Other genes have been tied to alcohol addiction in animal studies but haven’t been fully researched in humans yet. In mouse studies, mutations in GABA receptor genes make the rodents prefer alcohol over sugar water and cause the mice to develop addictions. These genetic mutations cause the brain to have a stronger reward response than usual when exposed to alcohol. Some GABA receptor genes have also been linked to addictive behaviors in humans, but further research is needed to see if the biological effects are the same as they are in mice.
Environmental Impact on Developing Addiction
Having genes that make you more susceptible to alcohol abuse doesn’t mean you’re destined for a life of addiction. Many relatives of alcoholics, including children and siblings of alcoholics, never develop alcoholism themselves. The environment also plays a large effect in who develops addictions. Some specific environmental situations known to increase the risk of developing a substance abuse addiction include:
- Living in an abusive situation, including growing up with child abuse or living with an abusive spouse or partner
- Drinking early in life, such as during adolescence and the teen years
- Frequent drinking or binge drinking, which includes drinking more than five drinks per day
- Having a concurrent mental health issue, such as depression, anxiety disorders or bipolar disorder
Because genes and environment are both involved, scientists and doctors can only predict who might have a higher risk, not who actually develops an addiction. Some people with alcoholism-associated genes never become addicted, and people without any of the gene variants associated with addiction sometimes become alcoholics anyway.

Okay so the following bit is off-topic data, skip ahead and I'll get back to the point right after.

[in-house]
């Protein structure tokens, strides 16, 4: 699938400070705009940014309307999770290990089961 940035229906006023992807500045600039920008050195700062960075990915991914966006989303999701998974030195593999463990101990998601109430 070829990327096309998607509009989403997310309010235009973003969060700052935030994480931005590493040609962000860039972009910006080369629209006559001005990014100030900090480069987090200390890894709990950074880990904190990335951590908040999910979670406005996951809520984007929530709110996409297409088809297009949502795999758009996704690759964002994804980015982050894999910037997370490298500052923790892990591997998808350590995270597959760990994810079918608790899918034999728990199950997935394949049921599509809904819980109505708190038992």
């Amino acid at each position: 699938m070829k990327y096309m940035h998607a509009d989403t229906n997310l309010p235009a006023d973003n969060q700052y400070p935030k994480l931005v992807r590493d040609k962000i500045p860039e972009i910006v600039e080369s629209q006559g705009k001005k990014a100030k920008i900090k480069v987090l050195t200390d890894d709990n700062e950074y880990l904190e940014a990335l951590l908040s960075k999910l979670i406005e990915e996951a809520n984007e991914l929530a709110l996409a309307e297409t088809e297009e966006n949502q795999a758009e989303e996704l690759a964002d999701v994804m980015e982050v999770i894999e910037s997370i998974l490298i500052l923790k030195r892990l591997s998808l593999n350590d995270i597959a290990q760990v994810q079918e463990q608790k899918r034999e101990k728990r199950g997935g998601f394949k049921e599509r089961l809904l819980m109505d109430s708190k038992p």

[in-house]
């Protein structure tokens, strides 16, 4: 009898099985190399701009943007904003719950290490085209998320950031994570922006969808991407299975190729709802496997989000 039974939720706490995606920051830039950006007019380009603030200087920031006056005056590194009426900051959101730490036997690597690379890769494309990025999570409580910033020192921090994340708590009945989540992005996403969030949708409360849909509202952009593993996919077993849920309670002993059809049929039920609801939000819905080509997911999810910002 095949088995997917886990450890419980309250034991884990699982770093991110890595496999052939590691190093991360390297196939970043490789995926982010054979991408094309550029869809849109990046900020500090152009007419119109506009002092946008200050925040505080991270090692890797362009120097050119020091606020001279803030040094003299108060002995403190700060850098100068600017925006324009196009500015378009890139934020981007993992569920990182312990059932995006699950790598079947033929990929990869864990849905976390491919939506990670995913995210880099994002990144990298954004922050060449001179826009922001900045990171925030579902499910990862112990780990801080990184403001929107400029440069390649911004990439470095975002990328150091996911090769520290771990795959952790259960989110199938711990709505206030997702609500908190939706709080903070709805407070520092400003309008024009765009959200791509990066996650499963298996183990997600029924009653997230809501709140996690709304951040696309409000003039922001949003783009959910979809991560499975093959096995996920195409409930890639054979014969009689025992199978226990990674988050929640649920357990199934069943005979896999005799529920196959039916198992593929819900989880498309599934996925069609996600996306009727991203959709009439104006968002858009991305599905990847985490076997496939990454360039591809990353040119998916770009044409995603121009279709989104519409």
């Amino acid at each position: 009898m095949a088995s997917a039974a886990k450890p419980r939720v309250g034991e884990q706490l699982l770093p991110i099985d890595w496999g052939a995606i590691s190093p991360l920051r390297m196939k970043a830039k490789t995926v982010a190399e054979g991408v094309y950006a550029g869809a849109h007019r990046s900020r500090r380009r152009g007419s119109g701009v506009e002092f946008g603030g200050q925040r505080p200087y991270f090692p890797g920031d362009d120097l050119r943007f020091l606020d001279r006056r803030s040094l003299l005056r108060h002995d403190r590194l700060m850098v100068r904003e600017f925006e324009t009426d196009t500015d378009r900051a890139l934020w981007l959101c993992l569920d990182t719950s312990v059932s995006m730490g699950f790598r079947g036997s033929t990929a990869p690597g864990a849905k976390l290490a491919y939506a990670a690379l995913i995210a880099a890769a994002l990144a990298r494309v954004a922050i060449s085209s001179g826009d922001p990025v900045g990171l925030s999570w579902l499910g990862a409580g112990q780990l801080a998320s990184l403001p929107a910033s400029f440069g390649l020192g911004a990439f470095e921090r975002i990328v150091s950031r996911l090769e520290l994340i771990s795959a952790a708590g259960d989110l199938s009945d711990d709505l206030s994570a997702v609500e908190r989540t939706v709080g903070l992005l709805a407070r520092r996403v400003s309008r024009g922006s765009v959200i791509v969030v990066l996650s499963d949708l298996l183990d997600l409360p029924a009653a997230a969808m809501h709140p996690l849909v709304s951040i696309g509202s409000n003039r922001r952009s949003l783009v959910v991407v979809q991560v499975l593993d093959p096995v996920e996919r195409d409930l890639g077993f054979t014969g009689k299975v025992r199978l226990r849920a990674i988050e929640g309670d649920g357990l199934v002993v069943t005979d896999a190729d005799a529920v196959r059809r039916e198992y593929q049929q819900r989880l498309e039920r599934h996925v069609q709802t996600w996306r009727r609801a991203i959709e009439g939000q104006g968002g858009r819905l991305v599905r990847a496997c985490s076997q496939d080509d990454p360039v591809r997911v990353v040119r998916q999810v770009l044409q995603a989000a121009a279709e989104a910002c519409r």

Specific environmental circumstances during childhood can also be protective, despite the possible presence of genes that increase risk. Children of alcoholics who maintain regular routines, such as consistent family meal times, are at lower risk of developing alcoholism than children of alcoholics who don’t maintain a consistent home environment.
The environment also affects how genes are expressed, so exposure to stress or frequent drinking can alter gene expression in the brain and make alcoholism more likely. Scientists have found at least 772 genes in the amygdala that are altered by alcohol use, and some of these genes may make the person more vulnerable to developing an addiction.
Using Genetic Information to Combat Alcoholism
The genetic links to addiction are important not for predicting alcoholism in individuals but for helping identify high-risk groups and developing treatment plans. Scientists who study the connection between genes and alcohol abuse can use that information to plan early interventions or to find new ways to treat addiction and ease withdrawal symptoms. As an example, one specific gene variant has been identified that makes people with alcoholism respond better to the drug naltrexone, which is used to reduce alcohol cravings during recovery.
The combination of genetic and environmental factors as causes of addiction means that treatment generally takes on multiple forms. Even someone who has specific genes associated with addiction can successfully undergo treatment.
If you or a family member has been affected by alcohol abuse or addiction, contact FHE Health to learn about treatment options that could put you on the path to recovery.